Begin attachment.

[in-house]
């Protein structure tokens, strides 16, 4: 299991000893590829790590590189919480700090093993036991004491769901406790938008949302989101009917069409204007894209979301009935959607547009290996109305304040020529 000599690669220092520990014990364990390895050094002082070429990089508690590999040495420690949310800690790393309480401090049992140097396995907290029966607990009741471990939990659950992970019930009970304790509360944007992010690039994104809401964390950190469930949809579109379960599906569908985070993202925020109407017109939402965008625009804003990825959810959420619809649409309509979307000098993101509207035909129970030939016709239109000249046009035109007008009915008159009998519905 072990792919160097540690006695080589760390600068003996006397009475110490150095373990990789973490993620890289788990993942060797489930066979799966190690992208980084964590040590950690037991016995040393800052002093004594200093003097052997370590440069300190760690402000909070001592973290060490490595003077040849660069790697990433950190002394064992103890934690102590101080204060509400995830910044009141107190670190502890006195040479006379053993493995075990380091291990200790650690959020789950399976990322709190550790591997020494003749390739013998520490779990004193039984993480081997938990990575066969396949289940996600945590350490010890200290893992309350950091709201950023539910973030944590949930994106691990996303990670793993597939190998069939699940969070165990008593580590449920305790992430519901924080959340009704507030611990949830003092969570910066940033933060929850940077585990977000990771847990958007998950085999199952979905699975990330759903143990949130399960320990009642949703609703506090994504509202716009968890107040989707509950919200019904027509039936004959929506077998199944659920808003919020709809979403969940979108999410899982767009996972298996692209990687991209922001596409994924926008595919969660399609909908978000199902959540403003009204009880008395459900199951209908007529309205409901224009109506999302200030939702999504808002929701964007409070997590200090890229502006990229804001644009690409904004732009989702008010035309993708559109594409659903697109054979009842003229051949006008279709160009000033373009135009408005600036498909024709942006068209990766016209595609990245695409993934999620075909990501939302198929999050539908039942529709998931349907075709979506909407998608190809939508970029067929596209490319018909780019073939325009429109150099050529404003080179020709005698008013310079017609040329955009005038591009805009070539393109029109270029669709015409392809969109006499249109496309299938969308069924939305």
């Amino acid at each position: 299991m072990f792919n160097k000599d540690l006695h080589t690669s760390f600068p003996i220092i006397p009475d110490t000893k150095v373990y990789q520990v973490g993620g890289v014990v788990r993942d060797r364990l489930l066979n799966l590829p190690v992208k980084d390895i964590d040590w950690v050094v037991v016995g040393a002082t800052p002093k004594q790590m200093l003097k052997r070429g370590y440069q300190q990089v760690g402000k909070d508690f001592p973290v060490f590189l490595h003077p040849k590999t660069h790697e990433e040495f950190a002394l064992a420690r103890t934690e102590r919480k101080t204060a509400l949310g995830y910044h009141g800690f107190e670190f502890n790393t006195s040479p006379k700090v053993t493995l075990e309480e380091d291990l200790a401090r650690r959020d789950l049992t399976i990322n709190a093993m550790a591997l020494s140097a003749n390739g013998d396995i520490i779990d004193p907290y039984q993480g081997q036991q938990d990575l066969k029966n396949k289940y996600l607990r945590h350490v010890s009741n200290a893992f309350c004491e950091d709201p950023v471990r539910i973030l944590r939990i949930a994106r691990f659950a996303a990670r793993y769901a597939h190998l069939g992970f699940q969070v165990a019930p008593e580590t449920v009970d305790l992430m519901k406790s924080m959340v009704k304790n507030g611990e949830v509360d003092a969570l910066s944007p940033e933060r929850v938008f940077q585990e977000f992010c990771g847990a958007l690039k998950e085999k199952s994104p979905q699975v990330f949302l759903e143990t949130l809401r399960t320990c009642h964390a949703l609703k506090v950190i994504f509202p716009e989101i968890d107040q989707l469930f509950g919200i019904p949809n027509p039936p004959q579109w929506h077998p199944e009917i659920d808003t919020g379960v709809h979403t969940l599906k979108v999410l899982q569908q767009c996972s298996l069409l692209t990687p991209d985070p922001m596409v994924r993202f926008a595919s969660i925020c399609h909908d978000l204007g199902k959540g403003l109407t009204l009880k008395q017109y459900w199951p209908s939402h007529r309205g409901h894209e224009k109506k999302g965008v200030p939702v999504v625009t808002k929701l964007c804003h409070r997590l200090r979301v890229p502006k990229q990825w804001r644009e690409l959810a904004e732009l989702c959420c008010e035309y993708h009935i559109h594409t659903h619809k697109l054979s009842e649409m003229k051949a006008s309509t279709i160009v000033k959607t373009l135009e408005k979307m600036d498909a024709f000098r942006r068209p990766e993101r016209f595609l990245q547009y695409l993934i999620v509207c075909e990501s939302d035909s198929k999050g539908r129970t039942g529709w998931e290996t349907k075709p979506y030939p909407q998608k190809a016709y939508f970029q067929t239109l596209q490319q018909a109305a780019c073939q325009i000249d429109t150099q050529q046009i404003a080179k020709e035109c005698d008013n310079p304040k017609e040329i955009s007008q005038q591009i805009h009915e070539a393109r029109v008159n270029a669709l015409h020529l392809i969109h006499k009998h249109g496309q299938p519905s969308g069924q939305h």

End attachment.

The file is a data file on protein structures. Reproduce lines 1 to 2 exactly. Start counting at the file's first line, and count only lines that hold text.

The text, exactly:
[in-house]
């Protein structure tokens, strides 16, 4: 299991000893590829790590590189919480700090093993036991004491769901406790938008949302989101009917069409204007894209979301009935959607547009290996109305304040020529 000599690669220092520990014990364990390895050094002082070429990089508690590999040495420690949310800690790393309480401090049992140097396995907290029966607990009741471990939990659950992970019930009970304790509360944007992010690039994104809401964390950190469930949809579109379960599906569908985070993202925020109407017109939402965008625009804003990825959810959420619809649409309509979307000098993101509207035909129970030939016709239109000249046009035109007008009915008159009998519905 072990792919160097540690006695080589760390600068003996006397009475110490150095373990990789973490993620890289788990993942060797489930066979799966190690992208980084964590040590950690037991016995040393800052002093004594200093003097052997370590440069300190760690402000909070001592973290060490490595003077040849660069790697990433950190002394064992103890934690102590101080204060509400995830910044009141107190670190502890006195040479006379053993493995075990380091291990200790650690959020789950399976990322709190550790591997020494003749390739013998520490779990004193039984993480081997938990990575066969396949289940996600945590350490010890200290893992309350950091709201950023539910973030944590949930994106691990996303990670793993597939190998069939699940969070165990008593580590449920305790992430519901924080959340009704507030611990949830003092969570910066940033933060929850940077585990977000990771847990958007998950085999199952979905699975990330759903143990949130399960320990009642949703609703506090994504509202716009968890107040989707509950919200019904027509039936004959929506077998199944659920808003919020709809979403969940979108999410899982767009996972298996692209990687991209922001596409994924926008595919969660399609909908978000199902959540403003009204009880008395459900199951209908007529309205409901224009109506999302200030939702999504808002929701964007409070997590200090890229502006990229804001644009690409904004732009989702008010035309993708559109594409659903697109054979009842003229051949006008279709160009000033373009135009408005600036498909024709942006068209990766016209595609990245695409993934999620075909990501939302198929999050539908039942529709998931349907075709979506909407998608190809939508970029067929596209490319018909780019073939325009429109150099050529404003080179020709005698008013310079017609040329955009005038591009805009070539393109029109270029669709015409392809969109006499249109496309299938969308069924939305």